In short: somehow, Turkey and Saudi Arabia need to figure out how to spin an attack on the YPG and an effort to rescue the opposition at Aleppo as an anti-ISIS operation even though ISIS doesn’t have a large presence in the area.
How they plan to do that is anyone’s guess, but the following tweets should tell you everything you need to know about where this is headed.
BREAKING: Turkish artillery is striking Kurdish-held Minnigh Airbase in Aleppo, Syria, according to militants. pic.twitter.com/fZisqxCKEa— The Int'l Spectator (@intlspectator) February 13, 2016
BREAKING: Turkish official says there will be a 'massive escalation' in Syria over next 24 hours.— The Int'l Spectator (@intlspectator) February 13, 2016
BREAKING: Turkish officials confirm that country's military is targeting Kurdish-controlled positions across northern Syria.— The Int'l Spectator (@intlspectator) February 13, 2016
As you can see, Turkey has begun shelling Aleppo in what is indeed a very serious escalation that will likely prompt a Russian response.
"Shelling was reported at Menagh air base, a former Syrian Air Force facility that Kurds seized from Islamist rebels just days ago, and at three other positions between the airport and Turkish border," The Independent reports. "The air base has been a key target for several parties in the Syrian civil war since 2012, being besieged by rebels for almost a year until it was seized by a coalition including an early form of Isis and the al-Qaeda-linked Jabhat al-Nusra in August 2013 [and] it remained in rebel hands until Thursday, when Kurdish PYD fighters capitalised on the diversion caused by Bashar al-Assad’s forces and Russian air strikes attacking rebel areas to the south to seize Menagh."
PM Davutoglu says the shelling was in line with "rules of engagement."
BREAKING - PM Davuto?lu: YPG targets in Syria have been hit in line with the rules of engagement pic.twitter.com/IZym3OMftE— DAILY SABAH (@DailySabah) February 13, 2016
Turkey is frustrated that Russian/Syrian forces are taking over Azaz corridor, only supply route to rebels. View Kurds as accomplices.— Mahir Zeynalov (@MahirZeynalov) February 13, 2016
"A Kurdish official confirmed the shelling of Menagh air base in the northern Aleppo countryside, which he said had been captured by the Kurdish-allied Jaysh al-Thuwwar group rather than the Kurdish YPG militia," Reuters says, adding that "Both are part of the Syria Democratic Forces alliance." That group, you're reminded, was the subject of intense scrutiny late last year as we documented in our classic piece "Full Metal Retard: US Launches "Performance-Based" Ammo Paradrop Program For Make-Believe 'Syrian Arabs.'" It's the same group the US has been paradropping weapons to.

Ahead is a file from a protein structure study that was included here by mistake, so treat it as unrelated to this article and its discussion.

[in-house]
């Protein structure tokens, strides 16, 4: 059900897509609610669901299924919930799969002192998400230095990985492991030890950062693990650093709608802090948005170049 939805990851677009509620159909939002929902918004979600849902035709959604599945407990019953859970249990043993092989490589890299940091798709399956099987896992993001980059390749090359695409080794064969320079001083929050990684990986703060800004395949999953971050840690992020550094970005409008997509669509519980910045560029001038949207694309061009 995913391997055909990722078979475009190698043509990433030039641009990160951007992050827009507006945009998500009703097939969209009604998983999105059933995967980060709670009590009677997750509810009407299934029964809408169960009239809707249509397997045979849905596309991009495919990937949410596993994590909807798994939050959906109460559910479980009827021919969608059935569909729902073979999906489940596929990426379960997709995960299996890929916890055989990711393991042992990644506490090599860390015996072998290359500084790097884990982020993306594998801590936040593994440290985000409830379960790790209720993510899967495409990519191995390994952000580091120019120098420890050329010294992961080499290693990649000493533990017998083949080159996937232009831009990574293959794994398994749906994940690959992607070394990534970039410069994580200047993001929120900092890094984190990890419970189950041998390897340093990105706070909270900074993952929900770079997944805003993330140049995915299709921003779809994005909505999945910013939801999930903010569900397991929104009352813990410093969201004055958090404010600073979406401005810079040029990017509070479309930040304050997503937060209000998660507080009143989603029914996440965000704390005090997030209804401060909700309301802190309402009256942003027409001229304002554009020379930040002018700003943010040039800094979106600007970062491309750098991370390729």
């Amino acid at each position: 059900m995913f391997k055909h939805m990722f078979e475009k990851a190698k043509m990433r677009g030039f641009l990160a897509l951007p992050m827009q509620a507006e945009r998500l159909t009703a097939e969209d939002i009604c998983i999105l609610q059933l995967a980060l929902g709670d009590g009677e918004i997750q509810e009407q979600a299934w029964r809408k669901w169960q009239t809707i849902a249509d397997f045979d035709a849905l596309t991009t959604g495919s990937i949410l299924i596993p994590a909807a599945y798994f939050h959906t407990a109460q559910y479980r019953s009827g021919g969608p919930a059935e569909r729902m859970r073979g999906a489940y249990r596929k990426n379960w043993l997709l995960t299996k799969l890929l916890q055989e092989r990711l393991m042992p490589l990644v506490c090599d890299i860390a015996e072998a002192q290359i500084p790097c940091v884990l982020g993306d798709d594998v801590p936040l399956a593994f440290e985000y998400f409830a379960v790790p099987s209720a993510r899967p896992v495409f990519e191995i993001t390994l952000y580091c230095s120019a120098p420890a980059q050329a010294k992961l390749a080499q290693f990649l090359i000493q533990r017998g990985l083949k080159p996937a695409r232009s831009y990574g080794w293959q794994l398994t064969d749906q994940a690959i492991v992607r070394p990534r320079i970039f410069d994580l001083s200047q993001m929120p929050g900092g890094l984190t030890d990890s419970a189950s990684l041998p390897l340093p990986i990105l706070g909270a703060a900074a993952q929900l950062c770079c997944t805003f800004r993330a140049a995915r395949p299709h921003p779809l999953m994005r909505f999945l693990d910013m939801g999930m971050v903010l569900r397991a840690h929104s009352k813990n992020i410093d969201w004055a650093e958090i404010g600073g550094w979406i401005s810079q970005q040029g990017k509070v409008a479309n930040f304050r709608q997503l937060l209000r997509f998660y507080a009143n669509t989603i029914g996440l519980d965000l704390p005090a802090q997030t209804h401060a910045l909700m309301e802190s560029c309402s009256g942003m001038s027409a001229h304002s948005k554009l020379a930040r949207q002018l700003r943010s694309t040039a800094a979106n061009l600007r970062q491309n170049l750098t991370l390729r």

To sum up, Turkey is deliberately attempting to reverse gains made by the US-backed Kurds in an area that is under siege by the Russians and Iran. Or, more simply: utter chaos.
Here's what happened according to pro-AKP (i.e. take it with a grain, or maybe a whole shaker full of salt) Anadolu Agency:
The Turkish military responded to an artillery attack on an army base close to the Syrian border on Saturday, a military source said. According to the unnamed source, who spoke on condition of anonymity due to restrictions on speaking to the media, the Akcabaglar base in Kilis province was shelled by the forces of the “PYD/PKK” -- referring to a Syrian Kurdish group and its affiliate PKK, which has waged war on Turkey since 1984.
The shelling came from Azaz in Aleppo province, which has been the scene of recent heavy fighting. Turkish forces reacted within rules of engagement that provide for an immediate response to any border threat, the source said. There was no further description of the form of response or detail on when the incident occurred.
In a separate incident, the army also responded to mortar fire from Syrian government troops on a Turkish police station in Calibogazi, Hatay province, at 2.55 p.m. local time (1255GMT). Again, there was no information on the type of response.